Which is exactly the problem with it and the Norwegian model today. The EU is effectively setting the rules for trade in Europe within its institutions (and indeed many of these rules extend outside the EU into other markets as well). Norway is an example of a country that simply allows the rest of Europe to determine these rules and goes along with them from outside. If that's the arrangement we want then you're entitled to argue for it, but for the life of me I can't see what the actual case for it is. It's a bit like us resigning from UEFA's decision-making bodies yet still having to use UEFA's rules every time we play football on the continent - what are we actually gaining beyond throwing away all of our influence to prove a point?

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    7. Glasgow Working ClassDecember 17, 2015 at 9:06 PM

      The EU is a corrupt gravy train that pays inept politicians large salaries from taxpayers money. All we need is fair trade deals not the baggage.

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    8. Glad to hear you are a supporter of 'fair trade'. I've always found the fair trade coffee rather good old chap.

      On the subject of the EU; UKIP averaging ~1.7% for next May's General Election.

      #UKIPbreakthrough

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  6. Does any one know just who "Glasgow Working Class" actually supports or is HE just a lone voice in his own wilderness. fair play to him for being the only person in England who cares so much about what the SNP say or do. If he is a Glaswegian I shall do a Paddy Ashdown and eat my hat.

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  7. Glasgow Working ClassDecember 17, 2015 at 8:12 PM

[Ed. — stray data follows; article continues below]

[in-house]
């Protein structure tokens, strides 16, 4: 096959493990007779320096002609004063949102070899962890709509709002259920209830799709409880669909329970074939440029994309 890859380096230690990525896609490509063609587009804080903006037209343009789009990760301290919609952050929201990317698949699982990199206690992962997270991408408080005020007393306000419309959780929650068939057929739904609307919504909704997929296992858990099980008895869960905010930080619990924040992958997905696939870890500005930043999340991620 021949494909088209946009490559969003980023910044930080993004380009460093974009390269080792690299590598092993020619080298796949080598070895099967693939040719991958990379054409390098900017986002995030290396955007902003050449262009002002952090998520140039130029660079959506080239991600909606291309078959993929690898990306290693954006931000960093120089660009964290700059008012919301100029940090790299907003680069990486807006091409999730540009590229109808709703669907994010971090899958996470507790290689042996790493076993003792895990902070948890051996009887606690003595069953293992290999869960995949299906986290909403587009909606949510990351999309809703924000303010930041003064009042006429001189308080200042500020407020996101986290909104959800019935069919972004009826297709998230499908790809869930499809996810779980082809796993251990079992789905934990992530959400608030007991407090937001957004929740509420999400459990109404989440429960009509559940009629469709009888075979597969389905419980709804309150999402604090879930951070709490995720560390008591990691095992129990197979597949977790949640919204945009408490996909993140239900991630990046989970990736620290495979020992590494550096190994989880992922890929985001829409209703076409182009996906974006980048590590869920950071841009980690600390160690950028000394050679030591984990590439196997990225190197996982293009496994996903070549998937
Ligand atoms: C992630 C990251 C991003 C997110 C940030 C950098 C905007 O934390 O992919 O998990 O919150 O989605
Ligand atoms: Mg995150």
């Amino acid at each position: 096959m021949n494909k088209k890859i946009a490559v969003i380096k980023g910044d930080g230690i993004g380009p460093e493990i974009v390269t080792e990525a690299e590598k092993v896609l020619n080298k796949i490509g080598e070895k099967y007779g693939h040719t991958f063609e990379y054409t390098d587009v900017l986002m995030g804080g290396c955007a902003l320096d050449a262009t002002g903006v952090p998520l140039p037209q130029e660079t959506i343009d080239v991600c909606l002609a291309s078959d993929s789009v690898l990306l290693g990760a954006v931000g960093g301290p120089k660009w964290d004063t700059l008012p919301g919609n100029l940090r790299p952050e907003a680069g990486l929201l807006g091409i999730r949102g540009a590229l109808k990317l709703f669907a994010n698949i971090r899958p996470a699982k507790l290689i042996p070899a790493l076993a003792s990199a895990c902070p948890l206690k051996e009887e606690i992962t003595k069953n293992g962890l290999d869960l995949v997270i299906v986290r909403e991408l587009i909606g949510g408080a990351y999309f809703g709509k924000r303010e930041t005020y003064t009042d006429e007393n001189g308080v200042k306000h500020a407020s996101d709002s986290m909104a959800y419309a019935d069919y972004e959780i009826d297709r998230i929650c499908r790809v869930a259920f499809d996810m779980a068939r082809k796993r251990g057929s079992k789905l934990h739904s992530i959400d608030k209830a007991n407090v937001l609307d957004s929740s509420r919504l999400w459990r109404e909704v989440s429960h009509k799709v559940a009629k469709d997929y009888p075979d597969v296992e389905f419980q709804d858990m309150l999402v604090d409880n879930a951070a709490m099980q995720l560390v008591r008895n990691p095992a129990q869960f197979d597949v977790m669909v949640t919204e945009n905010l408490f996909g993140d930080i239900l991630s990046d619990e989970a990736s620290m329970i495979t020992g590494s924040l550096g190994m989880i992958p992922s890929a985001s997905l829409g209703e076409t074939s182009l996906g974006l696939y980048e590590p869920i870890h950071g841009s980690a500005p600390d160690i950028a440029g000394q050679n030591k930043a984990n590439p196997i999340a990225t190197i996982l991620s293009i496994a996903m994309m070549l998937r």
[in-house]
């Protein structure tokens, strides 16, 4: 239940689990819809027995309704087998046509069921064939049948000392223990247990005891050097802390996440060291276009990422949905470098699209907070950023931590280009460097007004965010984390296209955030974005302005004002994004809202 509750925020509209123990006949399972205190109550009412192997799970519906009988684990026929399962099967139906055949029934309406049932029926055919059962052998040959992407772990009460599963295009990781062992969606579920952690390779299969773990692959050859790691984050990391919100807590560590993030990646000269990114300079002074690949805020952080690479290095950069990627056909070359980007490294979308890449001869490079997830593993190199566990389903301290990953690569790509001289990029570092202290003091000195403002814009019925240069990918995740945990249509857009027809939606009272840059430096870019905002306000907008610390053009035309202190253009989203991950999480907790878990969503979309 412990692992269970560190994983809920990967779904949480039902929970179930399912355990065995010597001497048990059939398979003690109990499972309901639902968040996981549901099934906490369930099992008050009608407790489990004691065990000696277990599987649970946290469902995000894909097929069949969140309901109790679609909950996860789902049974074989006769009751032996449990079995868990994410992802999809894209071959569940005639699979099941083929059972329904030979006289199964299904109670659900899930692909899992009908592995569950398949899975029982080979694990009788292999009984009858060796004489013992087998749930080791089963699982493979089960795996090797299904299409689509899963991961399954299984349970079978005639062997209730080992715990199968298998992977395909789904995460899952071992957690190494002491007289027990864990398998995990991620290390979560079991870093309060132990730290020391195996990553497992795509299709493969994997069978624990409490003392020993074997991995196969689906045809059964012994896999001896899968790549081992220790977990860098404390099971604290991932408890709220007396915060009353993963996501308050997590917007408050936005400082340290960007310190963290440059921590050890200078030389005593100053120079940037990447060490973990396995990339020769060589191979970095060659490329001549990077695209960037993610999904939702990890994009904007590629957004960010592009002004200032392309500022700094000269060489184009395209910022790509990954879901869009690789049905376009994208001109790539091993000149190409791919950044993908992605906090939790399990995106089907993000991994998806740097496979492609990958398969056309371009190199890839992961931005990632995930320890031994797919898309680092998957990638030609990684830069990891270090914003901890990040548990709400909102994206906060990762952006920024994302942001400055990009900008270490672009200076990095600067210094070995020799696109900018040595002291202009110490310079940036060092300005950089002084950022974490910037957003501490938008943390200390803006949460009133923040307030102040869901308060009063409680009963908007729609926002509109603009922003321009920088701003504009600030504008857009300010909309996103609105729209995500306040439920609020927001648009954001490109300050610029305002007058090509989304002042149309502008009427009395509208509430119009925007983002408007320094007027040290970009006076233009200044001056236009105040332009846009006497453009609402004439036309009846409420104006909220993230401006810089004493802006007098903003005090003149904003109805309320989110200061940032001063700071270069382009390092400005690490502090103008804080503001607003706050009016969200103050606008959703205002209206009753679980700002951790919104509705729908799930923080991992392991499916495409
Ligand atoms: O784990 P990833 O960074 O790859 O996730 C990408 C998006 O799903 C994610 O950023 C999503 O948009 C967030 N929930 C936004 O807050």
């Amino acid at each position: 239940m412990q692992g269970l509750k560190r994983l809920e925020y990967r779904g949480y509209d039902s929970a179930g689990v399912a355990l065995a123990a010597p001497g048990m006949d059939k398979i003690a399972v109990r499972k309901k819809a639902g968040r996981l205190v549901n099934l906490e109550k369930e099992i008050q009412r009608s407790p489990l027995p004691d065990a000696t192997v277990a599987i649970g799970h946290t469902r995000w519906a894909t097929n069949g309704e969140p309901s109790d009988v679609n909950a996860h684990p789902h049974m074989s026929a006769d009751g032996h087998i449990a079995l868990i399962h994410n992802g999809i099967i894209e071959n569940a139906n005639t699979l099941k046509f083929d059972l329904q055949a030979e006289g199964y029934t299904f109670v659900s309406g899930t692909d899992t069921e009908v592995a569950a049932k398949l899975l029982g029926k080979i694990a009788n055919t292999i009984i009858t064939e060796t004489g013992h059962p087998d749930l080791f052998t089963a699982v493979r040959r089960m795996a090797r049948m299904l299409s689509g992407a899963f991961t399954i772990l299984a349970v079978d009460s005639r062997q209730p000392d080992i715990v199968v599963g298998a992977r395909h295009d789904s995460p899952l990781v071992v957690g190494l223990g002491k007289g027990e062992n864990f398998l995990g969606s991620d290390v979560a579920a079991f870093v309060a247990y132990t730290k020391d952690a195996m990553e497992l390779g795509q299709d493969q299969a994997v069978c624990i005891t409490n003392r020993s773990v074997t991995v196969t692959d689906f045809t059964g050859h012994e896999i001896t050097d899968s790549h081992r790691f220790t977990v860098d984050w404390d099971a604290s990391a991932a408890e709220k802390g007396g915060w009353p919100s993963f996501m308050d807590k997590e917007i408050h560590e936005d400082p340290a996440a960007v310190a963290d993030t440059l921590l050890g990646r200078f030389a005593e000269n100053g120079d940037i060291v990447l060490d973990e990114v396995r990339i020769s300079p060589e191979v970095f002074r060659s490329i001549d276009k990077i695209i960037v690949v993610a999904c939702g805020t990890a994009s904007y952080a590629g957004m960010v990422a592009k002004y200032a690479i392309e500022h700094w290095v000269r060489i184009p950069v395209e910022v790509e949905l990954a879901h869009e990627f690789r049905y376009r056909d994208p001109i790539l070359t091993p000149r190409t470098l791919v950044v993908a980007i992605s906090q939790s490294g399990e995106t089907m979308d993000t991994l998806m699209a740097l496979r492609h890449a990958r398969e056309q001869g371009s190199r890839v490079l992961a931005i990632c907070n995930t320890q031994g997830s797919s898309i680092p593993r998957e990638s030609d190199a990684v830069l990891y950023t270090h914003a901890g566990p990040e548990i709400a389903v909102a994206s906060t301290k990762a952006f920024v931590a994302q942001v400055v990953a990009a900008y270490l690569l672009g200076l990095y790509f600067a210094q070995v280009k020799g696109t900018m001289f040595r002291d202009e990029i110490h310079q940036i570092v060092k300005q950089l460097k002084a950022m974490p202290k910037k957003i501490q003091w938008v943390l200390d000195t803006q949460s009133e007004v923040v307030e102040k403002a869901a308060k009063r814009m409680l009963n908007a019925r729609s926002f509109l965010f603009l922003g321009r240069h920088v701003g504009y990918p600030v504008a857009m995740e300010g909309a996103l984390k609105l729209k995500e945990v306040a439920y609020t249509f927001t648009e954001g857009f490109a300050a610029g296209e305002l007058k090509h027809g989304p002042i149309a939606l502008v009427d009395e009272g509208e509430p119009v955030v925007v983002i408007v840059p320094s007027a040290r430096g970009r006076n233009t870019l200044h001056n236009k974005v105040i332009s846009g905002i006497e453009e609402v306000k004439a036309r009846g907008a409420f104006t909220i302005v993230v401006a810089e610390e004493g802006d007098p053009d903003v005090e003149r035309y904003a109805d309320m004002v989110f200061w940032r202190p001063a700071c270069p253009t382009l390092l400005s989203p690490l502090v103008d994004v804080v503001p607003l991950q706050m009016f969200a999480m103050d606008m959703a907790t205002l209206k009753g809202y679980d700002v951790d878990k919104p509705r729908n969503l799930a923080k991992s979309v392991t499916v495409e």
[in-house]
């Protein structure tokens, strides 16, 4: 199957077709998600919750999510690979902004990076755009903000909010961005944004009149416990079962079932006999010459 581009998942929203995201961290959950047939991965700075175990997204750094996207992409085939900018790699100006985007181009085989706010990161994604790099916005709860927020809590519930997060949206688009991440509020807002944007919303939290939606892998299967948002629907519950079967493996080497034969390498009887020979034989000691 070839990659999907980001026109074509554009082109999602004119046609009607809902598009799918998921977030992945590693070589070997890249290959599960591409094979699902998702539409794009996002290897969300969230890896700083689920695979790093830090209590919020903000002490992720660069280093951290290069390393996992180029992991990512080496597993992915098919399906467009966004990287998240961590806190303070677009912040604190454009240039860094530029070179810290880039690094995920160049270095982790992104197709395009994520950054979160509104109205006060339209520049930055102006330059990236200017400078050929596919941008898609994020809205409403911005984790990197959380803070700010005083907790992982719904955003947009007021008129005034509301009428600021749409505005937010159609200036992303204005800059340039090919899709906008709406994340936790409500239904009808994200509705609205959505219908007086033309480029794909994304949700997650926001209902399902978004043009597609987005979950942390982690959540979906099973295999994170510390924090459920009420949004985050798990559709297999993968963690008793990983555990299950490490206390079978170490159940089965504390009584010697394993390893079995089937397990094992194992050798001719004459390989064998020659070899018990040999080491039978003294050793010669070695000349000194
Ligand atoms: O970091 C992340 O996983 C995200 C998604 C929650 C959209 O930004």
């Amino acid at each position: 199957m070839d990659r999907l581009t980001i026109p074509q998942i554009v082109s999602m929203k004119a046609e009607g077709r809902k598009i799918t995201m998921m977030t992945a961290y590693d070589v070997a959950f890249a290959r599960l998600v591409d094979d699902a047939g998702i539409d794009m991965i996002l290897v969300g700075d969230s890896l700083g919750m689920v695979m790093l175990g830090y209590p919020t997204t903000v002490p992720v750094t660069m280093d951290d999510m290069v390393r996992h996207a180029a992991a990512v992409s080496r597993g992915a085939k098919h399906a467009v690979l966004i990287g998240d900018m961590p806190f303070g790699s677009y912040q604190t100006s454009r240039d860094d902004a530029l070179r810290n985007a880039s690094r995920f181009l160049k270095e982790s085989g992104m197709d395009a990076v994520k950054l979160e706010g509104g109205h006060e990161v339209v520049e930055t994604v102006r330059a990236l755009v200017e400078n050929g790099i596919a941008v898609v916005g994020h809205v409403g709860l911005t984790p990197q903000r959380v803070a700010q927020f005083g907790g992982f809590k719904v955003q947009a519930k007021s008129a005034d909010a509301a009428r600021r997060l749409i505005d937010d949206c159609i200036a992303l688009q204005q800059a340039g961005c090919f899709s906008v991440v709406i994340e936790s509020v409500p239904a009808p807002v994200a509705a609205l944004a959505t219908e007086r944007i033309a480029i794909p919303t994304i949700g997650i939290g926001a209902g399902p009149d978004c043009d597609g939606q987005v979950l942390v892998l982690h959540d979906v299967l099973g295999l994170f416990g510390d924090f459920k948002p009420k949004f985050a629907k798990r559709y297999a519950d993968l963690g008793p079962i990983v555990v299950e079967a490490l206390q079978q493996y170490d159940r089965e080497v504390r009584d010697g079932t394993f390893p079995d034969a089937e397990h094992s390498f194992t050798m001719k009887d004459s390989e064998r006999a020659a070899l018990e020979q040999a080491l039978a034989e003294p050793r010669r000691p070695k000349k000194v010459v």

Eat yer hat Paul and can do a Paddy Pants Down and buy me a pint of St Mungo at the West Brewery.

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    1. Any one can quote a brew or pub from Glasgow. Stop hiding behind a silly name and I will eat the hat.

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  8. Glasgow Working ClassDecember 17, 2015 at 8:22 PM

    Mein Gott even the rag Daily Mail is takin ra piss aboot the Tartan Tory budget. Tories do know each other.

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    1. What would you expect the right wing warmongering rag the Mail to do? They would certainly agree with Labour though wouldn't they person with no name.

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    2. Glasgow Working ClassDecember 18, 2015 at 12:04 AM

      Paul, you are deviating from the SNP Tory policies as the Nat sis do. The Nat sis have a comfort zone away from reality and the lies they have told about protecting the poor.

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    3. Doubtless you felt right at home in the swivel-eyed zoomery that is BTL at the Wail...

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    4. Glasgow Working ClassDecember 18, 2015 at 11:11 PM

      Only you would understand yourself but maybe not.

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    5. Such praise from the master of incomprehensible gibberish. Finished washing that Jag for your Unionist overlords yet?

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  9. GWC Are you on the piss again?

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    1. Glasgow Working ClassDecember 19, 2015 at 2:21 AM

      Never aff it. Keeps the mind keen and on the Nat si watch.

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    2. He soaks his sash in it.

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    3. Glasgow Working ClassDecember 19, 2015 at 9:36 PM

      Uz Naws nurture your likes as you keep the Naw vote intact. You are a particular nasty type of bitterness and division. Keep it up.

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    4. I rarely find myself concurring with GWC, but those indulging in sectarian mudslinging need to knock it off. It's offensive, weak and does us no favours.

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    5. Glasgow Working ClassDecember 20, 2015 at 11:47 PM

      Depends on which favours and to who I suppose.

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  10. Which result would most benefit the cause of Scottish independence?

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  11. UK Opinium poll Scottish subsample:
    63% SNP
    14% Con
    10% Lab
    6% UKIP
    4% Green
    3% Lib